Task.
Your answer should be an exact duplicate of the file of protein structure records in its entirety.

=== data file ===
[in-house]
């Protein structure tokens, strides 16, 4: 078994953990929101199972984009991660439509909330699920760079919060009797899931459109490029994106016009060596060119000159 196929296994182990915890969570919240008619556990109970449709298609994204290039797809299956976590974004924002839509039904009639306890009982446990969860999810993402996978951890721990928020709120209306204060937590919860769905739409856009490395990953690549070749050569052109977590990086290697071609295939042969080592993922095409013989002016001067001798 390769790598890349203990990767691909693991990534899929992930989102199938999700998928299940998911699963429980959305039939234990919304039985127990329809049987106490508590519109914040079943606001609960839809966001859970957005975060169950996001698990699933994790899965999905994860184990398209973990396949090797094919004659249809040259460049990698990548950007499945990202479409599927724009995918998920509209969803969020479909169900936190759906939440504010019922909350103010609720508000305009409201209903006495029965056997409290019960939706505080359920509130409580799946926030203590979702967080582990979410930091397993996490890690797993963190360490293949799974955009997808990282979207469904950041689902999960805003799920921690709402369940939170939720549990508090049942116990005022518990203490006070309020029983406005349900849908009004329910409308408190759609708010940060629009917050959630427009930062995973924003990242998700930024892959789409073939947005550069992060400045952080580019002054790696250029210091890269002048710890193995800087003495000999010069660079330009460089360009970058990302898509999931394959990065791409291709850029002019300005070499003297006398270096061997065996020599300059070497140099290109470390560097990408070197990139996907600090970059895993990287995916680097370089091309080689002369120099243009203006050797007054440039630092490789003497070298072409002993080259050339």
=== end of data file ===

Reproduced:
[in-house]
């Protein structure tokens, strides 16, 4: 078994953990929101199972984009991660439509909330699920760079919060009797899931459109490029994106016009060596060119000159 196929296994182990915890969570919240008619556990109970449709298609994204290039797809299956976590974004924002839509039904009639306890009982446990969860999810993402996978951890721990928020709120209306204060937590919860769905739409856009490395990953690549070749050569052109977590990086290697071609295939042969080592993922095409013989002016001067001798 390769790598890349203990990767691909693991990534899929992930989102199938999700998928299940998911699963429980959305039939234990919304039985127990329809049987106490508590519109914040079943606001609960839809966001859970957005975060169950996001698990699933994790899965999905994860184990398209973990396949090797094919004659249809040259460049990698990548950007499945990202479409599927724009995918998920509209969803969020479909169900936190759906939440504010019922909350103010609720508000305009409201209903006495029965056997409290019960939706505080359920509130409580799946926030203590979702967080582990979410930091397993996490890690797993963190360490293949799974955009997808990282979207469904950041689902999960805003799920921690709402369940939170939720549990508090049942116990005022518990203490006070309020029983406005349900849908009004329910409308408190759609708010940060629009917050959630427009930062995973924003990242998700930024892959789409073939947005550069992060400045952080580019002054790696250029210091890269002048710890193995800087003495000999010069660079330009460089360009970058990302898509999931394959990065791409291709850029002019300005070499003297006398270096061997065996020599300059070497140099290109470390560097990408070197990139996907600090970059895993990287995916680097370089091309080689002369120099243009203006050797007054440039630092490789003497070298072409002993080259050339």